To gain a better understanding of the events that eventually lead to the internalization process, we studied the effects of propranolol on the mobility of EGFR before the actual internalization took place. By monitoring the mobility of the EGFR along the membrane the effects of propranolol on the interaction of the receptor with the cell cortex and other binding partners and its tendency to aggregate in larger assemblies can be studied. Using single particle tracking of EGFR in HeLa cells we surprisingly found, both with and without the drug, that the receptor shows a pronounced stop-and-go motion; the diffusive path was continuously interrupted by short pauses that lasted for just a few frames. A similar phenomenon was described for EGFR in human epithelial cells , who attributed the pauses to the receptor getting stuck in 'nano-domains'. Because our analysis shows that the step-size of the semi-stationary phase is close to that of fixed QDs, this argues for a domain with a very low diffusion coefficient itself (D ≈ 0.01 µm2/s, table 1). It has been shown that receptors can be transiently trapped by the actin cytoskeleton or by lipid rafts , and EGFR was recently reported to form transient clusters on the cell membrane . Trapping of EGFR to clusters is consistent with our observations; the first peak corresponds to the occasional sticking of the observed protein to the cluster and the second peak belongs to the actual diffusion through the membrane between such clusters. In our measurements this clustering accounts for ≈ 20 % of all events and therefore leads to an underestimation of the unrestricted diffusion coefficient.
In HeLa cells, we calculate an average diffusion coefficient for EGFR monomers of Dcontrol = 0.077 µm2/s, which is comparable with values that were reported for EGFR [24,33,34]. Lipids in a synthetic bilayer move with 3.0 µm2/s considerably faster . This difference is partly explained by the pauses that are present in the diffusive tracks of EGFR, and also by the larger drag coefficient of the receptor as compared to a lipid. Under the assumption that the diffusivity in membranes follows the Stokes-Einstein relationship the drag of the lipid or receptor should scale with the inverse of its mobility .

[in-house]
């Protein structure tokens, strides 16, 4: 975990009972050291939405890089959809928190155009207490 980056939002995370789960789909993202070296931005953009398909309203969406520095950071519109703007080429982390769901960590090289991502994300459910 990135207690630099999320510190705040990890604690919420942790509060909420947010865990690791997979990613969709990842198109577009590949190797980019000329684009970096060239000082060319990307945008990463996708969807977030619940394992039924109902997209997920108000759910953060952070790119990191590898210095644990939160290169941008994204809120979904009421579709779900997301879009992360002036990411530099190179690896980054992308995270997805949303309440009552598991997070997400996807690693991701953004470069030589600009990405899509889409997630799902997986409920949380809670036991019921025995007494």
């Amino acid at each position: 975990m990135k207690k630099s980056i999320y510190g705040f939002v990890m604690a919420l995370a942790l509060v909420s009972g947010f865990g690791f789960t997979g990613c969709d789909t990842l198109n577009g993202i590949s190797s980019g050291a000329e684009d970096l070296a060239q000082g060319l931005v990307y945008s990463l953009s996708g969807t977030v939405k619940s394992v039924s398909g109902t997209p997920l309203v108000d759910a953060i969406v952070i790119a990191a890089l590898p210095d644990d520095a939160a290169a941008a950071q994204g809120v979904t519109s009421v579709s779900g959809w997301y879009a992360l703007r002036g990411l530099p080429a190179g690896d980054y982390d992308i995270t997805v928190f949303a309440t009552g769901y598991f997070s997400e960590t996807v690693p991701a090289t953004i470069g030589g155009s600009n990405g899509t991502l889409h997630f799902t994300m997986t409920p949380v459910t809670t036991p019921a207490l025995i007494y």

In a recent study temporal changes in the diffusion coefficient of single EGFR were used to follow the dynamics of dimerization of EGFR . Since dimerization increases the drag on the receptor, it may be possible to distinguish between monomer and dimer states by a difference in their diffusion constant. Indeed, Chung et al. showed within single diffusive tracks a two-fold change of diffusion constant, which they attributed to monomer-dimer transitions of EGFR. Another recent study, where two different coloured labels were used to directly show receptor dimerization, showed however that the dimerization cannot be simply deduced from a temporal change in the diffusion coefficient . In our experiments we also tried to use the change of the diffusion coefficient as an indicator to screen the effects of propranolol on the dimerization rate of EGFR. Despite using similar techniques as in  we could not unambiguously observe dimerization events in single diffusive tracks. Although some of our CSD curves (like Figure 2e) show apparent changes in slope during diffusion, the majority of the curves looked like Figure 2f, without obvious transitions between two slopes. The stop-and-go motion of the receptor may be one of the reasons why it is very difficult to use the diffusion coefficient as a sole marker to distinguish monomers from dimers, but also the histogram (Figure 4) shows the presence of only a single mobile population.